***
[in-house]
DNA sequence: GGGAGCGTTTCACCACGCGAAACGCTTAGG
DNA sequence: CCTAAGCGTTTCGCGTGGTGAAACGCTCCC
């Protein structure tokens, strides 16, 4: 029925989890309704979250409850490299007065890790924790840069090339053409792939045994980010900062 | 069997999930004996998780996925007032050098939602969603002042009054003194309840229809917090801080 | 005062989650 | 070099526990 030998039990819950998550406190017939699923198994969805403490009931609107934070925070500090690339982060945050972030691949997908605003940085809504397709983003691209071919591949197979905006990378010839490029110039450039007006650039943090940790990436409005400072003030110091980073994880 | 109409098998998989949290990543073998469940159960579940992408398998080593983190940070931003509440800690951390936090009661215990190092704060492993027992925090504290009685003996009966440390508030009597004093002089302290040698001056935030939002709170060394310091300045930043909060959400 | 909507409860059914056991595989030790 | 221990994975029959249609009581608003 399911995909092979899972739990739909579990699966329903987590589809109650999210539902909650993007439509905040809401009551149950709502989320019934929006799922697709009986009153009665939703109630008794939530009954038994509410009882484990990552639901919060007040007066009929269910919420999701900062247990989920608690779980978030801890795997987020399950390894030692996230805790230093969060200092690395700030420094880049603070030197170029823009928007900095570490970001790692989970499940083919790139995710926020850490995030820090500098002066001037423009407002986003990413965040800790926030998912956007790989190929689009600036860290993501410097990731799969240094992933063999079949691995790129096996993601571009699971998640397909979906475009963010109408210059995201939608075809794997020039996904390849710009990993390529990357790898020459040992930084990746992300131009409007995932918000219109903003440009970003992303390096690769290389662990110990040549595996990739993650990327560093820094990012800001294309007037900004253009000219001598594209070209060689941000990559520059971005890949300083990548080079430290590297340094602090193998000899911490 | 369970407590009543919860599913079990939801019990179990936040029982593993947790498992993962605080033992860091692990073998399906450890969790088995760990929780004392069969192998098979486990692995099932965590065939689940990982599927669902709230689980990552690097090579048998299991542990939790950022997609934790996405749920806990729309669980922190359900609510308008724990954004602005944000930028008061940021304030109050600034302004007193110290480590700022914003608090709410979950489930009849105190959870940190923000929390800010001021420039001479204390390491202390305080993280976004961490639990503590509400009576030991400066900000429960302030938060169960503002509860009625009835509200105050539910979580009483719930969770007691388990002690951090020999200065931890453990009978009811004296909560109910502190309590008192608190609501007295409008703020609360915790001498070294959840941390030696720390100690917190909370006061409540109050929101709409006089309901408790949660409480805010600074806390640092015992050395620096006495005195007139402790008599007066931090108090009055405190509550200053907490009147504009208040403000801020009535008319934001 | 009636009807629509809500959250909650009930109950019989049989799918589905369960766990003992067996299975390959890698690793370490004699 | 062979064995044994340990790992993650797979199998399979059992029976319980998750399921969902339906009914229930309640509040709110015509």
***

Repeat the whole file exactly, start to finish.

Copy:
[in-house]
DNA sequence: GGGAGCGTTTCACCACGCGAAACGCTTAGG
DNA sequence: CCTAAGCGTTTCGCGTGGTGAAACGCTCCC
């Protein structure tokens, strides 16, 4: 029925989890309704979250409850490299007065890790924790840069090339053409792939045994980010900062 | 069997999930004996998780996925007032050098939602969603002042009054003194309840229809917090801080 | 005062989650 | 070099526990 030998039990819950998550406190017939699923198994969805403490009931609107934070925070500090690339982060945050972030691949997908605003940085809504397709983003691209071919591949197979905006990378010839490029110039450039007006650039943090940790990436409005400072003030110091980073994880 | 109409098998998989949290990543073998469940159960579940992408398998080593983190940070931003509440800690951390936090009661215990190092704060492993027992925090504290009685003996009966440390508030009597004093002089302290040698001056935030939002709170060394310091300045930043909060959400 | 909507409860059914056991595989030790 | 221990994975029959249609009581608003 399911995909092979899972739990739909579990699966329903987590589809109650999210539902909650993007439509905040809401009551149950709502989320019934929006799922697709009986009153009665939703109630008794939530009954038994509410009882484990990552639901919060007040007066009929269910919420999701900062247990989920608690779980978030801890795997987020399950390894030692996230805790230093969060200092690395700030420094880049603070030197170029823009928007900095570490970001790692989970499940083919790139995710926020850490995030820090500098002066001037423009407002986003990413965040800790926030998912956007790989190929689009600036860290993501410097990731799969240094992933063999079949691995790129096996993601571009699971998640397909979906475009963010109408210059995201939608075809794997020039996904390849710009990993390529990357790898020459040992930084990746992300131009409007995932918000219109903003440009970003992303390096690769290389662990110990040549595996990739993650990327560093820094990012800001294309007037900004253009000219001598594209070209060689941000990559520059971005890949300083990548080079430290590297340094602090193998000899911490 | 369970407590009543919860599913079990939801019990179990936040029982593993947790498992993962605080033992860091692990073998399906450890969790088995760990929780004392069969192998098979486990692995099932965590065939689940990982599927669902709230689980990552690097090579048998299991542990939790950022997609934790996405749920806990729309669980922190359900609510308008724990954004602005944000930028008061940021304030109050600034302004007193110290480590700022914003608090709410979950489930009849105190959870940190923000929390800010001021420039001479204390390491202390305080993280976004961490639990503590509400009576030991400066900000429960302030938060169960503002509860009625009835509200105050539910979580009483719930969770007691388990002690951090020999200065931890453990009978009811004296909560109910502190309590008192608190609501007295409008703020609360915790001498070294959840941390030696720390100690917190909370006061409540109050929101709409006089309901408790949660409480805010600074806390640092015992050395620096006495005195007139402790008599007066931090108090009055405190509550200053907490009147504009208040403000801020009535008319934001 | 009636009807629509809500959250909650009930109950019989049989799918589905369960766990003992067996299975390959890698690793370490004699 | 062979064995044994340990790992993650797979199998399979059992029976319980998750399921969902339906009914229930309640509040709110015509």